Spies in Santa Monica: Target Douglas Aircraft
by Ronald Drabkin
Historian, author and West LA native Ronald Drabkin reveals some of Douglas Aircraft and the historic Associated Telephone Building’s WWII era secrets in the following article, adapted from a chapter in his new work of spy nonfiction, Beverly Hills Spy: The Double-Agent Flying Ace Who Infiltrated Hollywood and Helped Japan Attack Pearl Harbor
The citizens of Santa Monica in the mid 1920’s were used to the strange sight of big airplanes being wheeled across Wilshire Boulevard, on their way to Clover Field. Douglas Aircraft was still producing planes at its original location at 25th and Wilshire Boulevard, the current Douglas Park, and needed to get the planes to a location with a larger runway.
Originally, the small Douglas planes were delivered to their customer by simply having a pilot get in the completed plane and take off from the runway adjacent to the plant, and flying directly to the customer’s location, such as the new San Diego Naval Air Station. However, the planes were getting bigger, and larger planes need more space to take off, and the eucalyptus trees on Wilshire were getting larger as well, making it dangerous to take off in this small location. Therefore, the planes needed to be moved to the location that is currently the Santa Monica airport.
Not everyone who saw those planes on the streets of Santa Monica was a friend of the United States. In the 1920s Douglas produced the first plane to fly around the world, the Douglas World Cruiser, and in the 1930’s they were making innovative level and dive bombers for the US military. This technology was attractive to foreign countries, who sent agents to try to obtain the secrets of how Douglas and other Southland manufacturers were able to produce these planes.
In the 1930s, the three countries that were most interested in obtaining this US technology were Germany, the Soviet Union and Japan. The Soviet Union had perhaps the easiest time recruiting agents. Los Angeles had a large number of Americans who were believers in communism, and with Douglas becoming Santa Monica’s largest employer, finding a local person to get a job at a plant and steal secrets was a reasonably achievable proposition.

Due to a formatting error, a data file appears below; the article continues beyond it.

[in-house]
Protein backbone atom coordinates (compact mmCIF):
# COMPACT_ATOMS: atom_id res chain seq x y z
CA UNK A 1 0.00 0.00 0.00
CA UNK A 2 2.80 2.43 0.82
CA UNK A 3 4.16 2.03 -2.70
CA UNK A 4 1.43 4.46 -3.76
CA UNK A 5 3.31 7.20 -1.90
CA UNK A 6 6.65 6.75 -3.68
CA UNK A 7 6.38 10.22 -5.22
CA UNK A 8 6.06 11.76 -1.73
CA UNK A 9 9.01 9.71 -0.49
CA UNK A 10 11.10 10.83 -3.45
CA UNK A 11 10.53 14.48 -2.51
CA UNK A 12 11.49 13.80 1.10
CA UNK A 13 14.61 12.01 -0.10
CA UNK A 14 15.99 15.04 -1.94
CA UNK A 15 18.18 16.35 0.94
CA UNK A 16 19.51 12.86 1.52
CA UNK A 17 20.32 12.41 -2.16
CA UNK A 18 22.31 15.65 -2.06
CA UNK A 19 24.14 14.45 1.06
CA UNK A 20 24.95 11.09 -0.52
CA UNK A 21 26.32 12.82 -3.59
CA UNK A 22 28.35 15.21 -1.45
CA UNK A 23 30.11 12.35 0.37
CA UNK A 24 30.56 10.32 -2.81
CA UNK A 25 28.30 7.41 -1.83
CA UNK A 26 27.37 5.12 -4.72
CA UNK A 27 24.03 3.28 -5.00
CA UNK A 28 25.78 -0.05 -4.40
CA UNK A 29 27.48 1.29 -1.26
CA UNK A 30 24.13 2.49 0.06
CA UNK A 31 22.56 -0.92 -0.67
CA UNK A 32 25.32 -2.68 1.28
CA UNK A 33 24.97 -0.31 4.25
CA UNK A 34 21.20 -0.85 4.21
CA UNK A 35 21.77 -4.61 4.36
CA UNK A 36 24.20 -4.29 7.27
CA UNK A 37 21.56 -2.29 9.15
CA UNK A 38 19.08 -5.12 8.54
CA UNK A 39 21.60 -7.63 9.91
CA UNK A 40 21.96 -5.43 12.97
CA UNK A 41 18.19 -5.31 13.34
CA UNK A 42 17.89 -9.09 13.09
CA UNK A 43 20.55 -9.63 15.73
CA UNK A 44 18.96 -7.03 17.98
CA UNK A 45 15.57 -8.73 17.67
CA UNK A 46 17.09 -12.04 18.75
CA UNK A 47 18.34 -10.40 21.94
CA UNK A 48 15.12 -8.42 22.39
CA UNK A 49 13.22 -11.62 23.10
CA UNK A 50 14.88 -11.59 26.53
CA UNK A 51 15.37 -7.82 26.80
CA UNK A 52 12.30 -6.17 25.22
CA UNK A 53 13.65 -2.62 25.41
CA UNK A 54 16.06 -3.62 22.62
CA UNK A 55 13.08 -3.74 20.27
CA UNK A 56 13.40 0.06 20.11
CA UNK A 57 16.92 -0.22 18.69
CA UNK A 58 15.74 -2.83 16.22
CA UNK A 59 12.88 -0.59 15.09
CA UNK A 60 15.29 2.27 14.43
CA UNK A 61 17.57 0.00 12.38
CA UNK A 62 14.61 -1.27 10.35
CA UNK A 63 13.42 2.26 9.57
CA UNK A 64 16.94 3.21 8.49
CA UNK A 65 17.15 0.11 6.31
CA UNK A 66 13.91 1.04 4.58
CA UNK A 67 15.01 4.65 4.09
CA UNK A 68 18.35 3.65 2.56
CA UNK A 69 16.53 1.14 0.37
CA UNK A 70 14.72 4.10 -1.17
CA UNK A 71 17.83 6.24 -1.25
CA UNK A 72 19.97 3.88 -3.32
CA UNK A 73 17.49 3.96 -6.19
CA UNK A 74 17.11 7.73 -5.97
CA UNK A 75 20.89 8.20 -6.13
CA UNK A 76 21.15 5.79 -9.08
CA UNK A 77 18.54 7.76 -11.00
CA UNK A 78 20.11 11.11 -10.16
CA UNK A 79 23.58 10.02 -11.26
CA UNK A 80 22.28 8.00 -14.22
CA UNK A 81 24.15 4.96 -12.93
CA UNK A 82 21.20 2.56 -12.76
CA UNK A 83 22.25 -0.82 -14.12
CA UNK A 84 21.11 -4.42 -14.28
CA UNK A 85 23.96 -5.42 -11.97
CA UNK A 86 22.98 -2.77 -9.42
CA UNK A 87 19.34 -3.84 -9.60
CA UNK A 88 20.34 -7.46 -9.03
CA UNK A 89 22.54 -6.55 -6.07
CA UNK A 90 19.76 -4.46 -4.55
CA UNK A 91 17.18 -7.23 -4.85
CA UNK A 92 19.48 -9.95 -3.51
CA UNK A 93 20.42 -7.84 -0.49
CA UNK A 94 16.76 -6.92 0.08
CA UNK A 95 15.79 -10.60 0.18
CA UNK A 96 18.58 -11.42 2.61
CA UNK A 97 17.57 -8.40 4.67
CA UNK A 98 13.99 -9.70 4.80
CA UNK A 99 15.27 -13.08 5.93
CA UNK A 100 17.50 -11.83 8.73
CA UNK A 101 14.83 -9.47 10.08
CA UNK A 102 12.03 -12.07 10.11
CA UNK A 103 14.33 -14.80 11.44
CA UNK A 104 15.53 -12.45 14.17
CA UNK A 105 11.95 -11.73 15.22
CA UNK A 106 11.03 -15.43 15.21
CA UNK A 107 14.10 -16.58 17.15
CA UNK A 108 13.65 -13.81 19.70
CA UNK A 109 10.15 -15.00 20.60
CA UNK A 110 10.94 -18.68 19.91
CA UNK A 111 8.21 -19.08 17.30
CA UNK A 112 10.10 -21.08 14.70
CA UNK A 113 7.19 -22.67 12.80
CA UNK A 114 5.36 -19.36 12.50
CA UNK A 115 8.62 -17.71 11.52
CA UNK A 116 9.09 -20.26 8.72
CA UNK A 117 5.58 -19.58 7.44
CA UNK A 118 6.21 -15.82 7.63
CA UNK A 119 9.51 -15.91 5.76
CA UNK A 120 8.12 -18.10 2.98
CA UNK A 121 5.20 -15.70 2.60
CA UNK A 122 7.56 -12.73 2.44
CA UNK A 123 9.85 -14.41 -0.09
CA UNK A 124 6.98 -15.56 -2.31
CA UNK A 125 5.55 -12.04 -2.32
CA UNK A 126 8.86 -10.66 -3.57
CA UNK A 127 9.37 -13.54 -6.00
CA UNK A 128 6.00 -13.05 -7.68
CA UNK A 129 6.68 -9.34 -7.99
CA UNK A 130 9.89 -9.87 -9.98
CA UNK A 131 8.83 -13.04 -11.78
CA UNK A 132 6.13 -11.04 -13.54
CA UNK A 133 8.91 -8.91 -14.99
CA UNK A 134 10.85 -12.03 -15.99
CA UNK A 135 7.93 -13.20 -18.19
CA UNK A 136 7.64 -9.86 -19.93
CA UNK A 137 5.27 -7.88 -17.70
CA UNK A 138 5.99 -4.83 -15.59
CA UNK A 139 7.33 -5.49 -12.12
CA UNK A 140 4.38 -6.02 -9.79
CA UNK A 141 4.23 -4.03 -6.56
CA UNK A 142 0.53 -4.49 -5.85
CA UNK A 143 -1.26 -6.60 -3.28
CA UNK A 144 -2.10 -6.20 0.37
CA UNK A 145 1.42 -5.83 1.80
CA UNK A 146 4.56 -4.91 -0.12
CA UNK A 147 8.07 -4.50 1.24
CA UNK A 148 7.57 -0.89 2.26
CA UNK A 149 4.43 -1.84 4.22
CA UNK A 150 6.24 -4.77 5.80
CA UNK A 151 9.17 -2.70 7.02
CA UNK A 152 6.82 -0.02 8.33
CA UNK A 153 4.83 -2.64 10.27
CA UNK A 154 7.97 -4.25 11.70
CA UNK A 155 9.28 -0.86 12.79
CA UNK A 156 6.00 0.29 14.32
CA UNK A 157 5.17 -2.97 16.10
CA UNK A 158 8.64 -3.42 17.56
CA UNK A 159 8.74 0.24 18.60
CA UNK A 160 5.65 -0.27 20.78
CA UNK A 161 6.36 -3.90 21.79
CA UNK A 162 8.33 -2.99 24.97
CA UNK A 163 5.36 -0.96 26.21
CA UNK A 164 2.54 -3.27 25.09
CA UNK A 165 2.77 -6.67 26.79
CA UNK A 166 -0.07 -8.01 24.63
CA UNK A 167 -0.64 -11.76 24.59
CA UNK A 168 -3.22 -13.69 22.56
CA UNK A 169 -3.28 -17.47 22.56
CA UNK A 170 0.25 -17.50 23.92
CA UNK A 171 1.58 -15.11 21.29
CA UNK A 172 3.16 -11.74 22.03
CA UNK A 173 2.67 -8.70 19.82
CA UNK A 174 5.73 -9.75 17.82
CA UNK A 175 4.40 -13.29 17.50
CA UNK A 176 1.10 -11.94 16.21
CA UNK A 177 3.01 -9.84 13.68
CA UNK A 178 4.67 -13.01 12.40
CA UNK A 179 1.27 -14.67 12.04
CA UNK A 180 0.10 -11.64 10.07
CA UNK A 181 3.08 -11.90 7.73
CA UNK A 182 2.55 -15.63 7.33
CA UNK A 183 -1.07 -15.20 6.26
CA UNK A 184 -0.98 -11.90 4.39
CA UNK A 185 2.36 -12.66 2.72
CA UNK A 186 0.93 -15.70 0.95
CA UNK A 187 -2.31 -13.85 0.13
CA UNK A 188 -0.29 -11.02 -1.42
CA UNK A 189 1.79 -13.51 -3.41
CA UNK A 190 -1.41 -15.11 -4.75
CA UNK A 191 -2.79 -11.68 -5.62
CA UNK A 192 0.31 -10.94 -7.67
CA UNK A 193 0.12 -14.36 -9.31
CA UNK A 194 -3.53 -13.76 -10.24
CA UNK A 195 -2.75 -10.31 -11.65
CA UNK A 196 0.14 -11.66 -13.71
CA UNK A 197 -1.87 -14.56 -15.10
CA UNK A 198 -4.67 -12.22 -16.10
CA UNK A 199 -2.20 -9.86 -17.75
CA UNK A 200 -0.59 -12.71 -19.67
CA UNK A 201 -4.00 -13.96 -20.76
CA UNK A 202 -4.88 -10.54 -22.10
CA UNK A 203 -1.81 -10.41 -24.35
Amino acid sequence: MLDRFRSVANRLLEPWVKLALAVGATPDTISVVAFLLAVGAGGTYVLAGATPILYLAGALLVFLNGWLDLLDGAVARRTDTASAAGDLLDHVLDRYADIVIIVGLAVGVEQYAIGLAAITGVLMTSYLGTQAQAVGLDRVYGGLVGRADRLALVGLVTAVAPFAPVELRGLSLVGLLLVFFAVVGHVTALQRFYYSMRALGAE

Germany’s local organization, the Bund, also had a large number of adherents, many of which had immigrated to California in the 1920s to escape the depression and inflation of their home country post World War I. Plant security chiefs such as John Hanson at Lockheed often had extra screening for German nationals, but agents could slip through the cracks in the process.
Japan had the hardest time infiltrating the plants; although there was a substantial Japanese population in the area, the color lines of the time made them stand out. Furthermore, throughout the 1930s and 40s, the Japanese government gave direction to their agents to not work with Japanese Americans, since they tended to be loyal to the United States. 
The Japanese government had hired a British war hero named Frederick Rutland, sending him to Los Angeles to be their spy who would be able to find the necessary secrets from the US aircraft manufacturers. It was, in theory, perfect. Rutland, an ace flier and engineer for the Royal Navy in World War I, knew as much about warplane design as anyone. Quickly buying a house on the Bird Streets in Hollywood, he established himself in the westside aerospace community, opening an office across from the runway on Clover Field and drinking with Douglas employees at locations such as the Townhouse Bar in Venice, which at the time was a members club known as the Del Monte. 
Rutland hid in plain sight; his status as a British war hero meant he was maybe the last person who anyone would suspect to be a Japanese spy. By 1940, though, the FBI had gotten wind of Rutland’s activities and began to tail him to see what exactly he was up to. One of the easiest ways to track someone’s actions is by their phone records, which they did at the then new Associated Telephone Building on 1314 7th St in Santa Monica. All long distance calls were logged in those days, and at the time, a call from Hollywood to Santa Monica was long distance. The FBI agents discovered many of Rutland’s associates via these call logs; in particular, he was closely associated with Lloyd Strickland, branch manager for the Santa Monica Commercial Savings Bank. 
 Sample phone records from the Associated Telephone Company. Cyril Chappellet was an early executive at Lockheed.

Other FBI agents were able to ascertain what kind of aircraft information Rutland was obtaining from somewhere in Santa Monica, as can be seen in the declassified memo below.
A sample FBI file showing Rutland’s activities in Santa Monica.

The complete details of what Rutland was able to obtain from Douglas, Lockheed and others aren’t known. However, we do know what the Japanese Navy asked Rutland to obtain. It included information on the new dive bomber, which was being assembled at the Douglas plant in El Segundo, and the A20 Havoc bomber, which was being assembled in Santa Monica. This information was used to inform Japanese manufacturers on how best to improve their own planes, which would soon be in combat with US planes at Pearl Harbor and across the Pacific.